The North Carolina General Assembly is considering a catch-all regulatory reform bill that would, among other things, end the ban on dumping electronics in landfills, allow sales of pet turtles, and let local distilleries sell online.
Electronic waste contains a lot of nasty stuff. Toxic heavy metals – like lead and cadmium – have consequences, says Democratic Senator Floyd McKissick.
“It's dangerous to the public, and it can lead to long-term groundwater contamination, long term soil contamination,” he said during debate Monday at the state Senate. “Those are things we should not back away from.”
In 2010, North Carolina lawmakers banned electronic waste from landfills. But a lot’s changed since then, says Senate Republican Trudy Wade. She argues those TV sets and computers are sitting on the grass at some local recycling centers.
“The problem is the counties can no longer find a recycler. There isn't a market for it,” Wade said Monday.
That’s not entirely true. But as the amount of e-trash grows, prices have fallen. And much doesn’t get processed in the U.S. at all – it’s shipped overseas.
So Wade says recycling should end, and the state should allow electronics to go into landfills – relieving local governments of the burden of running recycling programs.
The bill approved Monday in the state Senate also ends fees collected from electronics manufacturers that helps pay for recycling.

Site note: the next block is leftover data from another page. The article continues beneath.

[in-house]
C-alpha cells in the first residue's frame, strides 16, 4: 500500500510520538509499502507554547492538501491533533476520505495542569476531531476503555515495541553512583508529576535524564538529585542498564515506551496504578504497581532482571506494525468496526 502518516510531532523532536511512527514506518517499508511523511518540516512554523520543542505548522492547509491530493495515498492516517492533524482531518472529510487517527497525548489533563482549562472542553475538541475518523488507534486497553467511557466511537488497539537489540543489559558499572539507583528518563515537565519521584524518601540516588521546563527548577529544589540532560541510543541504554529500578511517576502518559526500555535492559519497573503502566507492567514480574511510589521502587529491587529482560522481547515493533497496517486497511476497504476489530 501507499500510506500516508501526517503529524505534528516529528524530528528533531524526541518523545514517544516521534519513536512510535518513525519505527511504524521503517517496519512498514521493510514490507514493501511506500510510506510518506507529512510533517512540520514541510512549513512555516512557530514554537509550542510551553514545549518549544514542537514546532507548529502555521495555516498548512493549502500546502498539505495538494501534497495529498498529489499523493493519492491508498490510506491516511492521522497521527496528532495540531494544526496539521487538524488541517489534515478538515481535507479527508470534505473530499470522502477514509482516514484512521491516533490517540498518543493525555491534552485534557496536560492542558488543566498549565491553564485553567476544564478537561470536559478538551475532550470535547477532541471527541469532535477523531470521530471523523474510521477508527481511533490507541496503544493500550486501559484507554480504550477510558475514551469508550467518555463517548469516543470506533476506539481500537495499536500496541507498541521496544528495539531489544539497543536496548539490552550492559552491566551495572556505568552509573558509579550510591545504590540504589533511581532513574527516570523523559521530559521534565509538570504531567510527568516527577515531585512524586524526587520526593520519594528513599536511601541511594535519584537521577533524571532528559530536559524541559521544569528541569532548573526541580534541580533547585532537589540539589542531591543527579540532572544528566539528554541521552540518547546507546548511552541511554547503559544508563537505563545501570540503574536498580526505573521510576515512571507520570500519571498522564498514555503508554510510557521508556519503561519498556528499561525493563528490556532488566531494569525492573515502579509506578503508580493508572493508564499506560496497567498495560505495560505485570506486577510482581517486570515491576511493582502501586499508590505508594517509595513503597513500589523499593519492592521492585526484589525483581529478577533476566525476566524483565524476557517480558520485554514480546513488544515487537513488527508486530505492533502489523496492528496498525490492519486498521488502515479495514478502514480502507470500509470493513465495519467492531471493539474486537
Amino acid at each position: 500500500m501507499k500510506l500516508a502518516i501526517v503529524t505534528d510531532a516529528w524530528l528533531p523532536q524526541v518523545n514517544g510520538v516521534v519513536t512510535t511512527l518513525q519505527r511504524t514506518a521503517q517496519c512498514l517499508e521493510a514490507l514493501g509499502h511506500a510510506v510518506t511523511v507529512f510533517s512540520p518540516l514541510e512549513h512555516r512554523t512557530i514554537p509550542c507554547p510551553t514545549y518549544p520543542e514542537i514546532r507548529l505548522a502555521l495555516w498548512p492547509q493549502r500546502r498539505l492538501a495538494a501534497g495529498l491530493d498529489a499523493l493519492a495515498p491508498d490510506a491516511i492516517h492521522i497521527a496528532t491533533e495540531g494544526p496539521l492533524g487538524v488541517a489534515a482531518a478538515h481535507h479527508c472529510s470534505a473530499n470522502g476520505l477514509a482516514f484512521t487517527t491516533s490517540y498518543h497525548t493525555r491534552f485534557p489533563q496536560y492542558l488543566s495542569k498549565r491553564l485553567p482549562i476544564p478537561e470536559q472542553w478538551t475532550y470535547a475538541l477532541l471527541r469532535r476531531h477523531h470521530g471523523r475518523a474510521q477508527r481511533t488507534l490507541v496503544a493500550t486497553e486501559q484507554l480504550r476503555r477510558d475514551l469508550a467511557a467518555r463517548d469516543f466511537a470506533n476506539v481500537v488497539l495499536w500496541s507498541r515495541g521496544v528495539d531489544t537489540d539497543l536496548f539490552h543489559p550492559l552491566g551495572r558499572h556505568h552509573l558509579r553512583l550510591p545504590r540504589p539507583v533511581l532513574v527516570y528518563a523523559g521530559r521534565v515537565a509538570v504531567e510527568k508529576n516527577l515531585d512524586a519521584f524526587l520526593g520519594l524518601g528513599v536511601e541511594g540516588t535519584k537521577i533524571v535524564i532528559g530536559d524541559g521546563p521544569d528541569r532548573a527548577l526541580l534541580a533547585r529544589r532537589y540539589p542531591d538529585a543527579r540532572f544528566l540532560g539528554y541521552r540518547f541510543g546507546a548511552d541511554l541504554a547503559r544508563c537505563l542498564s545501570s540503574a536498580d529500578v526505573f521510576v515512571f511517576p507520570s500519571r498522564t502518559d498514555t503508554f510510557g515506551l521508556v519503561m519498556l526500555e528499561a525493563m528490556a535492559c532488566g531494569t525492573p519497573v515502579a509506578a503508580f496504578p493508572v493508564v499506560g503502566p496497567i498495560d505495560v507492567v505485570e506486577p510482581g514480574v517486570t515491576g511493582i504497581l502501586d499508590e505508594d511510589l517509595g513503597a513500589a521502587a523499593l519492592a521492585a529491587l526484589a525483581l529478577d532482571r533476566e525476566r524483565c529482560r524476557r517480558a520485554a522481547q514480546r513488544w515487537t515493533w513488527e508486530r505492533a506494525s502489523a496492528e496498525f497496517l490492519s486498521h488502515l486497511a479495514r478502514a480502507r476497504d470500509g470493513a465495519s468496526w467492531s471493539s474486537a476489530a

The Regulatory Reduction Act of 2016, also would relax energy efficiency standards for some buildings, eliminate some reports to the state Environmental Management commission and end a state ban on selling pet turtles. [Sales were banned about 40 years ago over fears of salmonella contamination.]
Wrapping so many issues into one bill is another concern for critics such as McKissick.
“It puts together about six, eight different things, all into one large expansive bill, when many of these issues really deserve separate discussion and separate consideration,” McKissick said.
The bill also would let local distilleries sell online.
Andrew Porter, of Doc Porter's distillery in Charlotte, says he’s forced to use an online distributor in Washington, DC. That costs North Carolina tax revenue, he says.
Still he has mixed feelings about the bill overall – such as the end of electronics recycling.
“We wanted to support the bill because there was some helpful stuff for us in there. But there was other things that I didn't quite agree with,” Porter says.
The bill now goes to back to the House, which has to approve Senate changes.